months before glittered with the riches once carried by his
now significantly smaller caravan. In order to return home, Mussa
was forced to take out loans in the market that

(21:52):
he himself had caused to massively inflate. Despite the Sultan's
sudden hardships, Cairo's money unders were more than happy to
extend lines of credit to the now penniless monts AMusA
with steep interest rates. Of course, now, due to the
nature of the sources surrounding these stories, there are some

(22:13):
discrepancies as to if or when these loans were repaid.
Some claim Montsa AMusA basically cheated the lenders in Cairo
out of the substantial interest his loan would have, no
doubt accrued by paying back everything he owned in its
entirety as soon as he stepped back on mille and soil,
while other sources claim that they never received any sort

(22:35):
of repayment at all. It's impossible to say exactly what
happened to the money after he left Cairo for the
second time, but the fate of his loans ultimately made
a little difference to the whole of monts Amusa's legacy.
Even though Mussa's reign would end just thirteen years after
his hajj and thirteen thirty seven, the ripple effects of

(22:59):
his actions as Molly Sultan would be felt for countless
generations to come. To this day, Montsa Musa is estimated
to be the richest person to have ever lived, with
a roughly estimated net worth of over four hundred billion dollars.
I should note that due to the discrepancies and exactly

(23:21):
how much gold he had, as well as the not
exactly linear methods used to translate his supply of gold
into inflation adjusted dollar amounts. This figure is far from
what I would consider a solid number, but regardless, Montsa
Musa's wealth did not carry clout just because of whatever

(23:43):
dollar amount we place on it. The mosques he erected
across his pilgrimage spread the practice of Islam, but they
also worked to attract scholars and merchants from beyond Molly's borders,
making urban centers of education and trade available in previously remote,
isolated villages. Though Mousa may have ultimately lacked the funds

(24:06):
for his return home, his initial display of power and
affluence not only achieved his initial goal to solidify his
place on the Malian throne, but secured his legacy far
beyond the borders of West Africa. This is perhaps best
exemplified in one of the prime examples of medieval map making,

(24:27):
the Catalan Atlas, completed in thirteen seventy five. The Catalan
Atlas was created by a Jewish map maker, Abraham Crescis,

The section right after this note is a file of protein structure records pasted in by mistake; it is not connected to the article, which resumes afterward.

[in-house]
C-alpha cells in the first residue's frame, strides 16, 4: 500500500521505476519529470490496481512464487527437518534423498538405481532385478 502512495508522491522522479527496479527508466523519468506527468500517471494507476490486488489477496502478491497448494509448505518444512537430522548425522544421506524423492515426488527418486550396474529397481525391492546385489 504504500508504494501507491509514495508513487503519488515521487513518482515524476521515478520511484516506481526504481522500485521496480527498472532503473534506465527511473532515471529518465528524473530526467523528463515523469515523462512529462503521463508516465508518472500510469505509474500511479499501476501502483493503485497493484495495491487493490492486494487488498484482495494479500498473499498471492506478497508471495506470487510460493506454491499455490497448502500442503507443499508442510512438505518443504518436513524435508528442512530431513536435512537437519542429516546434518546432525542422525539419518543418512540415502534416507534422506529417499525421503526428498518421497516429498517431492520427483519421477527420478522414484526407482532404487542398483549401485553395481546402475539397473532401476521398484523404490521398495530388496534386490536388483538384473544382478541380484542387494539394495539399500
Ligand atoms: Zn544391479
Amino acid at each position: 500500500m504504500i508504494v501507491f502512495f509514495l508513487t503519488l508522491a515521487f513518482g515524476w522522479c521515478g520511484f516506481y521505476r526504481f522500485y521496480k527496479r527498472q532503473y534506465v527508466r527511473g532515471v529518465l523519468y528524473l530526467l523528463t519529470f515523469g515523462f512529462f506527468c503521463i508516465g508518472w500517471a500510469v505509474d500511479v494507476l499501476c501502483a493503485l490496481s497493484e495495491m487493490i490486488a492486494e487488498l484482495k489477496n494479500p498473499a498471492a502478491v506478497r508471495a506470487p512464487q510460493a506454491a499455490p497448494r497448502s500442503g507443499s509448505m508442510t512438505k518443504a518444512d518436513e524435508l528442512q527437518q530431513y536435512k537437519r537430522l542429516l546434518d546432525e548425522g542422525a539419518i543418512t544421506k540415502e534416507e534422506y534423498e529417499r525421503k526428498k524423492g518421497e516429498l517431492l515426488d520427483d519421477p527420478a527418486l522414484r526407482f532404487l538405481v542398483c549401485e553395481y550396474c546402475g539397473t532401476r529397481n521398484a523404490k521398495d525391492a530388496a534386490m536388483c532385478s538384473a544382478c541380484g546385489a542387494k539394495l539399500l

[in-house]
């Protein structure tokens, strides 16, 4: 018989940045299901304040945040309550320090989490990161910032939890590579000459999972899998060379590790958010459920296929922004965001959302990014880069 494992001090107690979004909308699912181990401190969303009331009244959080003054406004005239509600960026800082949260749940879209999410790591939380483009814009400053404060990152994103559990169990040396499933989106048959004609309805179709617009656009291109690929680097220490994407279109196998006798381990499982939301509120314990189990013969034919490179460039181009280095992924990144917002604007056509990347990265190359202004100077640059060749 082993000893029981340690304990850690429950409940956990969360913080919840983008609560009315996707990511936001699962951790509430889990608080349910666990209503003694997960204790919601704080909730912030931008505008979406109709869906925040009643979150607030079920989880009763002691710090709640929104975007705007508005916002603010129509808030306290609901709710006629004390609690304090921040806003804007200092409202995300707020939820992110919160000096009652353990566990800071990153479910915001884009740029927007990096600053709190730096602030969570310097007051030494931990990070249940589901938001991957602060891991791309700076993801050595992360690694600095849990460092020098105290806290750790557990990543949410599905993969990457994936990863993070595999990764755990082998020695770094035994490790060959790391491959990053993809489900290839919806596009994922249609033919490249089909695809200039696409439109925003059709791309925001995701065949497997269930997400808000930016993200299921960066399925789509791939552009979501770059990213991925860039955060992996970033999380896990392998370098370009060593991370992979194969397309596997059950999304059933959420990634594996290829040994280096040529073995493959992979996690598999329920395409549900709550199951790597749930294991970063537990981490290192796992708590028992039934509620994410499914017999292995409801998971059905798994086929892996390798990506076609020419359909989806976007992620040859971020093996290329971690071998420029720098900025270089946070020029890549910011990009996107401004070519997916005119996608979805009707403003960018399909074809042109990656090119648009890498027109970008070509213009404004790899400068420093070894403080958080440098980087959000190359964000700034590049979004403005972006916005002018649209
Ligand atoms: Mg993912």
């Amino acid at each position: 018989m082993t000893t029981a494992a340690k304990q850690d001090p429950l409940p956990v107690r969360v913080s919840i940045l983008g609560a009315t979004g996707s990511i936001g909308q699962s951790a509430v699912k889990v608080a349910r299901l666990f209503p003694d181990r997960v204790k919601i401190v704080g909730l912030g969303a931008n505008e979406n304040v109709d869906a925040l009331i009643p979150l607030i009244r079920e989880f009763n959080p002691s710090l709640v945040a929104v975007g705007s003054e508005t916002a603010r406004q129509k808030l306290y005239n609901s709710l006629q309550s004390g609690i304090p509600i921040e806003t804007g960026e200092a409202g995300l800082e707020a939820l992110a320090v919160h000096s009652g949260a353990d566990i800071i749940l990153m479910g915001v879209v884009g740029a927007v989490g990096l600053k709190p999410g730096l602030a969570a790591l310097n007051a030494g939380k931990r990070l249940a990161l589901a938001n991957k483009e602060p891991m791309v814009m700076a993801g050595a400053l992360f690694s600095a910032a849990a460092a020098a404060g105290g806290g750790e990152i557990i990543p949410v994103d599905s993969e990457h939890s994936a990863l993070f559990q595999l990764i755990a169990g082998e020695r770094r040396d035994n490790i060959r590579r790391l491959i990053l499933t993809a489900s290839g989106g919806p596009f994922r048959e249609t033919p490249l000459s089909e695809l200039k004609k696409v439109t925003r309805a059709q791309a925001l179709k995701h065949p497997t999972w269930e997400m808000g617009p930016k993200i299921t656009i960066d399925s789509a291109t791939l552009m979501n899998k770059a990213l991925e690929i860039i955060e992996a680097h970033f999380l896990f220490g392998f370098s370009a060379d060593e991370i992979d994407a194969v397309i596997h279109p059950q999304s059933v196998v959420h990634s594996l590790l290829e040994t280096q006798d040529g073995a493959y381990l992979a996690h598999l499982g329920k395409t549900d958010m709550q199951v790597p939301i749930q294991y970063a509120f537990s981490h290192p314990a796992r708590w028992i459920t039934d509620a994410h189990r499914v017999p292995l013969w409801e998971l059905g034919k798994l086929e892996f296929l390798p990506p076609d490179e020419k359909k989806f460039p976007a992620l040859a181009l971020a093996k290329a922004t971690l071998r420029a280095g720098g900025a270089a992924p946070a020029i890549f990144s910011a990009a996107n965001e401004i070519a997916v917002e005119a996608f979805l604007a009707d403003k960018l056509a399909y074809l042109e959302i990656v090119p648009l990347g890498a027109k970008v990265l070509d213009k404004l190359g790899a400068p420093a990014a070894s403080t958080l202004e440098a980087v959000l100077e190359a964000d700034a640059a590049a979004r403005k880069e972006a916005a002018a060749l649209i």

who had been commissioned by King John the First of
Arragon to create the map as a gift for King
Charles the fifth of France. When looking at the Atlas
from Afar. One of the most striking elements about the

(24:50):
piece is the amount of color used, and not just color,
but the all too familiar warm sheen of gold from
the MPUs on the first panel to flags denoting different nations.
Your eyes can't move a few inches before being caught
by the rich metallic adornment. However, the map's most interesting

(25:13):
use of gold is down at the bottom of the
first panel, where the image of a dark skinned royal
sits on a throne. A gold crown is painted atop
his head, while the man is holding a scepter in
one hand and a golden orb in the other. When
Mansa Musa inherited the throne, Molly was a thriving empire

(25:36):
in its own right, but its borders held itself back
from the rest of the world. Musa's inclusion in the
Catalan Atlas, a piece that was created over fifty years
after his legendary Hajj on an entirely different continent, exemplifies
the reach his rain had on a global scale. Considering

(25:57):
the lengths Massa Musa went to wire, the materials and
manpower to complete his Hajj, it almost makes sense that
Musa essentially put himself on the global map. That was
the story of Mansa Musa and his legendary hajj. But

(26:20):
stick around after a brief sponsor break to hear how
his legend continues to persist in popular culture today. In
these seven hundred years since his pilgrimage. Outside of Sid

(26:41):
Meier's Civilization video game franchise, Mansa Musa's name has largely
been kept out of our public consciousness. That is, unless
you know where to look. Now. There is no official
confirmation citing the inspiration for the scene, but if you
remember the beloved ninety ninety two Disney animated film Aladdin,

(27:02):
you may remember a certain song called Prince Ali. In
a bid to win the heart of Princess Jasmine, Aladdin
and the Genie concoct a plan to impress her by
making Aladdin appear to be a rich and powerful Prince
Ali a Babwa, a prince who proceeds to enter the
city of Agriba, a top an elephant led by perhaps

(27:24):
a familiar type of procession of men clearing the path
for his arrival. If you haven't connected the dots already,
allow me to direct you to some of the more
obvious comparisons such as Aladdin dressing as Prince Ali literally
flinging handfuls of gold coins from where he sits to
top his elephant from a seemingly endless pile of money,

(27:47):
or when Prince Ali's procession sings of all the riches
he brings, including seventy five golden camels, to which, of
course we all know Robin Williams as the genie parody
is being an announcer like get the Macy's Thanksgiving Day Parade,
saying don't they look lovely? June. Of course, Aladdin's golden

(28:08):
camels are camels made of gold, as opposed to Mansa
Musa's eighty camels, which were real live camels with gold
on their backs. But the inclusion of this lyric is
so specific that, at least in my opinion, it should
be considered maybe a nod to the Malian king, whose

(28:29):
legendary riches and affinity for showmanship continue to enthrall us
to this day. Noble Blood is a production of I

(28:52):
Heart Radio and Grim and Mild from Aaron Manky. Noble
Blood is hosted by me Danish Worts. Additional writing and
researching done by Hannah Johnston. Hannah's Wick, Mirra Hayward, Courtney Sunder,
and Laurie Goodman. The show is produced by rema Il Kali,
with supervising producer Josh Thaine and executive producers Aaron Manky,

(29:14):
Alex Williams, and Matt Frederick. For more podcasts from I